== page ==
Toys aren’t just plastic action figures anymore. Now, they run the gamut from thousand-part Lego sets to digital media franchises that have no physical aspects at all. To bridge the gap between the two and gain a firmer hold on its omnicommerce operations, Toys”R”Us is bringing in the big guns.
In a move that continues its ongoing effort to move its online sales from its outsourced origins to an internal operation, Toys”R”Us has hired a new chief information officer to guide the initiative. Phil Newmoyer, formerly CIO and senior vice president at Serta Simmons Bedding, will join the toy and entertainment retailer, and by the way Toys”R”Us talks about the range of responsibilities Newmoyer will have, his hiring doesn’t come a moment too soon for the company.
“[Newmoyer] will lead the IT portion of our eCommerce platform transition work, in addition to other strategic initiatives, including global system standardization and the development of customer-facing technologies to make our stores easier to shop,” a Toys”R”Us spokeswoman told Internet Retailer.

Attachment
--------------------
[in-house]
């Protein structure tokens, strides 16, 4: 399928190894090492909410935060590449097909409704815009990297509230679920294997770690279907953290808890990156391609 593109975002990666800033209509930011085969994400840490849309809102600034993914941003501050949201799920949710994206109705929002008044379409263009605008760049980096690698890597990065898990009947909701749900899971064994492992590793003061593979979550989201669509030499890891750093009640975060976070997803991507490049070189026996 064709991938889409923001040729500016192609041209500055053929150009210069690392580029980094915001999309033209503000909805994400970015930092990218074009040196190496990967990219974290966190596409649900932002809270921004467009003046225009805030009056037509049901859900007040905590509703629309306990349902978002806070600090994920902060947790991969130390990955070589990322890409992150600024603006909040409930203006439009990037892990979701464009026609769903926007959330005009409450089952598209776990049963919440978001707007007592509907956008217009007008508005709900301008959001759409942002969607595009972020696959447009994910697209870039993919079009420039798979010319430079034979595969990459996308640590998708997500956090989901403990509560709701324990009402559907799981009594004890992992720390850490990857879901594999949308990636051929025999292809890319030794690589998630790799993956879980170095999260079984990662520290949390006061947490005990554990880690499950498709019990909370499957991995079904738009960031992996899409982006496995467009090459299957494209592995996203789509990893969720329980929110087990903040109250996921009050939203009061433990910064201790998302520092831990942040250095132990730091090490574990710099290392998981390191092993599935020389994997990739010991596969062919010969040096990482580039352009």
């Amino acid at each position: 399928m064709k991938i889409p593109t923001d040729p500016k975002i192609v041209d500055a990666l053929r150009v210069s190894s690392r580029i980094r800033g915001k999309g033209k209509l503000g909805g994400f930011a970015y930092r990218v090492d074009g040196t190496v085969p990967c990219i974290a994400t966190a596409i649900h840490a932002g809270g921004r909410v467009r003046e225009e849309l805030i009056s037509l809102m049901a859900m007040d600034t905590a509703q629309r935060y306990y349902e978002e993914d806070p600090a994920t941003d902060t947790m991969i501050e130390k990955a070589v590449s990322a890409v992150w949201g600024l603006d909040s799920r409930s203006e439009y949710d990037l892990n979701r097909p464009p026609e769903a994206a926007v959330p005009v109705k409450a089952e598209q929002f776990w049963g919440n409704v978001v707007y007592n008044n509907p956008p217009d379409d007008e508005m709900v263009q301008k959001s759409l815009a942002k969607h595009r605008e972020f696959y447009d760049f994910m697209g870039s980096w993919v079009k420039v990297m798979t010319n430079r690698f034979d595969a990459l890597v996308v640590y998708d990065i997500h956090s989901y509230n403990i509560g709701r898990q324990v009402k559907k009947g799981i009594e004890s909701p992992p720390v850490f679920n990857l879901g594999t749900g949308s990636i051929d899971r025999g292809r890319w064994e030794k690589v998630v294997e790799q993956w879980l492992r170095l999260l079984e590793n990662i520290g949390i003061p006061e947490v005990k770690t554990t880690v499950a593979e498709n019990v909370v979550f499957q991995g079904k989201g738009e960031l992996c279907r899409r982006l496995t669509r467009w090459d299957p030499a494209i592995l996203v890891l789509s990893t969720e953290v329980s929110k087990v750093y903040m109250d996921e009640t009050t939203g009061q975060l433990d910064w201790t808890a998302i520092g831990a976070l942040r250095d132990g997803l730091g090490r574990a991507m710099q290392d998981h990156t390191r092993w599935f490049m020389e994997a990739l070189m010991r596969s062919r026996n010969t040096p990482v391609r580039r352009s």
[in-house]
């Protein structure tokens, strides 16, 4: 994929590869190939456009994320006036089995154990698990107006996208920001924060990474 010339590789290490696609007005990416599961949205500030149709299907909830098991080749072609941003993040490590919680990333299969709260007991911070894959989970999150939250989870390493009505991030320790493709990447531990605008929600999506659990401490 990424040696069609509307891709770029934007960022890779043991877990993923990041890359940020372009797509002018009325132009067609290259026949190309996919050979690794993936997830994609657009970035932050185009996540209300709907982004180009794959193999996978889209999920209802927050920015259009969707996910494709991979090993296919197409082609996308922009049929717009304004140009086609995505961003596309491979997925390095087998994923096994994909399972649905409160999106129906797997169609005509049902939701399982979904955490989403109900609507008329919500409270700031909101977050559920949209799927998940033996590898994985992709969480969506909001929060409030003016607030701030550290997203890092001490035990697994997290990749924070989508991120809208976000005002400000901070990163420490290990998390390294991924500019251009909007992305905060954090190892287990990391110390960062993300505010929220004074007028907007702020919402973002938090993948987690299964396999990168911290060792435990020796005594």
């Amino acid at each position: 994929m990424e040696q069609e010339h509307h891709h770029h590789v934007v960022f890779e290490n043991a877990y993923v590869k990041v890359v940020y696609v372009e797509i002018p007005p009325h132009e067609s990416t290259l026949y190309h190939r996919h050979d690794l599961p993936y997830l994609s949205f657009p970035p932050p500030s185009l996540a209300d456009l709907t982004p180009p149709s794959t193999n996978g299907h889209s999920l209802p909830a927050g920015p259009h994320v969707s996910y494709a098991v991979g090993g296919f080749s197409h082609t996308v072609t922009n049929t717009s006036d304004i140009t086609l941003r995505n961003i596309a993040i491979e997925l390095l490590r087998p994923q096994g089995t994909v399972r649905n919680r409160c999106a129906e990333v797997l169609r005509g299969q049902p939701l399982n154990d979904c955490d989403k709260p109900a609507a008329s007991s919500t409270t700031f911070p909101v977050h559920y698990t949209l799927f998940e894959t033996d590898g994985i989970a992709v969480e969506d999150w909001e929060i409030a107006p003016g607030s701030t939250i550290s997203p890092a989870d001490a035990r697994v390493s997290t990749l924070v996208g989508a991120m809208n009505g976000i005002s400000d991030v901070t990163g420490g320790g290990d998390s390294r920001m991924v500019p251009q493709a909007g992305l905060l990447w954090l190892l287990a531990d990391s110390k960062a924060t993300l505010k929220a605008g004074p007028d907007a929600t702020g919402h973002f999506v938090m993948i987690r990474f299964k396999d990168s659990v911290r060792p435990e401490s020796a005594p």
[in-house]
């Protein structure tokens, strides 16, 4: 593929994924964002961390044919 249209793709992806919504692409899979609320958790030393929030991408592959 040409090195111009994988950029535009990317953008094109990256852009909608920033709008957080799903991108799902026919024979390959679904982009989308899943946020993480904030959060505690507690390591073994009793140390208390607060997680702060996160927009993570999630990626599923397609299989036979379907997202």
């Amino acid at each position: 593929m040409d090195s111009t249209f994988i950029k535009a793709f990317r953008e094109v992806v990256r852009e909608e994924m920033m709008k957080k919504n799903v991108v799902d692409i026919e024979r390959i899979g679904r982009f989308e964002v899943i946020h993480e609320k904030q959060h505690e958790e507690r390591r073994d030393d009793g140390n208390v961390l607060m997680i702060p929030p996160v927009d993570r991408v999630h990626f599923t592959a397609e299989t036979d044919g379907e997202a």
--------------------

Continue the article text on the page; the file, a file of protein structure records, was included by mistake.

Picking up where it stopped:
CIO explained that Newmoyer steps into a position that has been left unfilled since Toys”R”Us’ last CIO, Dion Rooney, left the position to take up a role at HBC Digital in the summer of 2015. Concerning the timing of the company’s decision to onboard all its eCommerce operations and the vacuum left at a critical executive position, it’s a minor miracle that Toys”R”Us has managed to keep the ship afloat without a CIO to steer clear of the rocks inherent in such a large-scale transition.
“There isn’t an easy solution for that unless [Toys”R”Us does] something radical, like reserve ahead or fill more items from distribution centers with the ability to deliver goods to homes or stores very quickly,” Forrester Research Analyst Sucharita Mulpuru told CIO. “The bigger issue is that the buys for holiday toys happen nearly a year out, and Toys”R”Us only gets a fraction of what’s available.”
Newmoyer’s first official day was Monday (May 2), and he’s had all week to look at his new company’s problems.
Next Monday, it’s time to get to work.